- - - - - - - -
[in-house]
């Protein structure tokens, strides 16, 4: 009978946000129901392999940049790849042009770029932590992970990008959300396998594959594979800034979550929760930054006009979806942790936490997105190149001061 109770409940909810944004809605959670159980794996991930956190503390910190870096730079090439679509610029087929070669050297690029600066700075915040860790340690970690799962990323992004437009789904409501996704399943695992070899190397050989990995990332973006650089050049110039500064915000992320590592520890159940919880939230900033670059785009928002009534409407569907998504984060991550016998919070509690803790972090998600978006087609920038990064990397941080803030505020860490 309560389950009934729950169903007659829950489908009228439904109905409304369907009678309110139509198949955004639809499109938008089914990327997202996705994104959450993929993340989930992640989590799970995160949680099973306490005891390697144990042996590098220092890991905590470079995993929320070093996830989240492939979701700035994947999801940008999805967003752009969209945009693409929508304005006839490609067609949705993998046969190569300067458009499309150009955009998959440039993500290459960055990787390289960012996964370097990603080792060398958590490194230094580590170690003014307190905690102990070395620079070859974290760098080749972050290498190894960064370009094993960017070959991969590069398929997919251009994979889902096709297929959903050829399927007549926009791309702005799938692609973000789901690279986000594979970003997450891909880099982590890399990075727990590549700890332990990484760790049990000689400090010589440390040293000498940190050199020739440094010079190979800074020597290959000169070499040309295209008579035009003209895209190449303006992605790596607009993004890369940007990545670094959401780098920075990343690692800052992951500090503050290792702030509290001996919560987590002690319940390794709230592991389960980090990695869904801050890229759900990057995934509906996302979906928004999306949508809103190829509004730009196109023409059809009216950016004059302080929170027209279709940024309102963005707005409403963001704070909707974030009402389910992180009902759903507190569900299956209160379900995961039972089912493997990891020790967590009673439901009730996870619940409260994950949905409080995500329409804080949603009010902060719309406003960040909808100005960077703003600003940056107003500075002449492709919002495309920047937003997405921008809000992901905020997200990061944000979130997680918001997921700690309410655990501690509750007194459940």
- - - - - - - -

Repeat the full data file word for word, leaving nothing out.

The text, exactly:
[in-house]
């Protein structure tokens, strides 16, 4: 009978946000129901392999940049790849042009770029932590992970990008959300396998594959594979800034979550929760930054006009979806942790936490997105190149001061 109770409940909810944004809605959670159980794996991930956190503390910190870096730079090439679509610029087929070669050297690029600066700075915040860790340690970690799962990323992004437009789904409501996704399943695992070899190397050989990995990332973006650089050049110039500064915000992320590592520890159940919880939230900033670059785009928002009534409407569907998504984060991550016998919070509690803790972090998600978006087609920038990064990397941080803030505020860490 309560389950009934729950169903007659829950489908009228439904109905409304369907009678309110139509198949955004639809499109938008089914990327997202996705994104959450993929993340989930992640989590799970995160949680099973306490005891390697144990042996590098220092890991905590470079995993929320070093996830989240492939979701700035994947999801940008999805967003752009969209945009693409929508304005006839490609067609949705993998046969190569300067458009499309150009955009998959440039993500290459960055990787390289960012996964370097990603080792060398958590490194230094580590170690003014307190905690102990070395620079070859974290760098080749972050290498190894960064370009094993960017070959991969590069398929997919251009994979889902096709297929959903050829399927007549926009791309702005799938692609973000789901690279986000594979970003997450891909880099982590890399990075727990590549700890332990990484760790049990000689400090010589440390040293000498940190050199020739440094010079190979800074020597290959000169070499040309295209008579035009003209895209190449303006992605790596607009993004890369940007990545670094959401780098920075990343690692800052992951500090503050290792702030509290001996919560987590002690319940390794709230592991389960980090990695869904801050890229759900990057995934509906996302979906928004999306949508809103190829509004730009196109023409059809009216950016004059302080929170027209279709940024309102963005707005409403963001704070909707974030009402389910992180009902759903507190569900299956209160379900995961039972089912493997990891020790967590009673439901009730996870619940409260994950949905409080995500329409804080949603009010902060719309406003960040909808100005960077703003600003940056107003500075002449492709919002495309920047937003997405921008809000992901905020997200990061944000979130997680918001997921700690309410655990501690509750007194459940």